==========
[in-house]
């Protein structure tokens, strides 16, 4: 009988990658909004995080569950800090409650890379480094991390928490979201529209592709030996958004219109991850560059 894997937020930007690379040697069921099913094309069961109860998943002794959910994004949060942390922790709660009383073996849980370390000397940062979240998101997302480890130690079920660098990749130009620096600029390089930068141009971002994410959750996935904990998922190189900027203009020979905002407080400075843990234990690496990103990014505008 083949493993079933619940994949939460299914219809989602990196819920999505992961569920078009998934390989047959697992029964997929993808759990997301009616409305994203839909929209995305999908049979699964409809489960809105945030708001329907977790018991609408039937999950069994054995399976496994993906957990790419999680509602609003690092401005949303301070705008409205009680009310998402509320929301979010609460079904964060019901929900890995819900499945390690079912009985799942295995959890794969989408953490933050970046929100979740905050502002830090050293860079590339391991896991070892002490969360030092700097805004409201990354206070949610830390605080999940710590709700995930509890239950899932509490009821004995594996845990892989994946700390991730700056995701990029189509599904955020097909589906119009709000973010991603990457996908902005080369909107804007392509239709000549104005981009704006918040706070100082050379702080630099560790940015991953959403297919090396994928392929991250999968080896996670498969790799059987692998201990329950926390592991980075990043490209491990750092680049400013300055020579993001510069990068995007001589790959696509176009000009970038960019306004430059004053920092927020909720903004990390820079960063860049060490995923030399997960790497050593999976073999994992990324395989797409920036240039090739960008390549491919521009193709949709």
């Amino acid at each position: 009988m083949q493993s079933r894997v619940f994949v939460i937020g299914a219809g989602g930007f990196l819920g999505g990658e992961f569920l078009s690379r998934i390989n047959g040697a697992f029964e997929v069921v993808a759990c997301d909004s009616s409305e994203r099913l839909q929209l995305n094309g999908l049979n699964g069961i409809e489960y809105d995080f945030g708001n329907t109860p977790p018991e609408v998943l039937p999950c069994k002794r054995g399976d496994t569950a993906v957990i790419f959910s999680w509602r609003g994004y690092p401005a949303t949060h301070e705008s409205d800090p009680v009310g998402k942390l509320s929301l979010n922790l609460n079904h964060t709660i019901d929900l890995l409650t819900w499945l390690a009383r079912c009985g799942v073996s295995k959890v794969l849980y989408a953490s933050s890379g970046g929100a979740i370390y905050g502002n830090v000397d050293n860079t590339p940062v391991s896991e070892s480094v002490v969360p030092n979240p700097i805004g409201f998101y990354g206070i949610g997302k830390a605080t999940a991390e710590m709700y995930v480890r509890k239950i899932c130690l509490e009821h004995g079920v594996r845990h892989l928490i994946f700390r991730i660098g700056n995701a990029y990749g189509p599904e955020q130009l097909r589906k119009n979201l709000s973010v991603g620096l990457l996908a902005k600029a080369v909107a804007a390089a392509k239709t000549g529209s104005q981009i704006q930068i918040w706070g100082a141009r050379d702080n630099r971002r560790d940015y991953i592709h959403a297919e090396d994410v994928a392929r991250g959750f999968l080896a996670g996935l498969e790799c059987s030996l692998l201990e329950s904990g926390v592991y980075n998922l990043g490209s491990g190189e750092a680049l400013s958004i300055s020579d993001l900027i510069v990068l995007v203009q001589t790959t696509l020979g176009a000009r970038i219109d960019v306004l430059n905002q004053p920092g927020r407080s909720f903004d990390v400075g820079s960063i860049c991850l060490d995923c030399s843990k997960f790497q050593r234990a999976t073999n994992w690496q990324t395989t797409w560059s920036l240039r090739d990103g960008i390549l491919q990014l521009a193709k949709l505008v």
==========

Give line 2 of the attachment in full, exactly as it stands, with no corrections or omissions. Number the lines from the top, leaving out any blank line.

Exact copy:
């Protein structure tokens, strides 16, 4: 009988990658909004995080569950800090409650890379480094991390928490979201529209592709030996958004219109991850560059 894997937020930007690379040697069921099913094309069961109860998943002794959910994004949060942390922790709660009383073996849980370390000397940062979240998101997302480890130690079920660098990749130009620096600029390089930068141009971002994410959750996935904990998922190189900027203009020979905002407080400075843990234990690496990103990014505008 083949493993079933619940994949939460299914219809989602990196819920999505992961569920078009998934390989047959697992029964997929993808759990997301009616409305994203839909929209995305999908049979699964409809489960809105945030708001329907977790018991609408039937999950069994054995399976496994993906957990790419999680509602609003690092401005949303301070705008409205009680009310998402509320929301979010609460079904964060019901929900890995819900499945390690079912009985799942295995959890794969989408953490933050970046929100979740905050502002830090050293860079590339391991896991070892002490969360030092700097805004409201990354206070949610830390605080999940710590709700995930509890239950899932509490009821004995594996845990892989994946700390991730700056995701990029189509599904955020097909589906119009709000973010991603990457996908902005080369909107804007392509239709000549104005981009704006918040706070100082050379702080630099560790940015991953959403297919090396994928392929991250999968080896996670498969790799059987692998201990329950926390592991980075990043490209491990750092680049400013300055020579993001510069990068995007001589790959696509176009000009970038960019306004430059004053920092927020909720903004990390820079960063860049060490995923030399997960790497050593999976073999994992990324395989797409920036240039090739960008390549491919521009193709949709």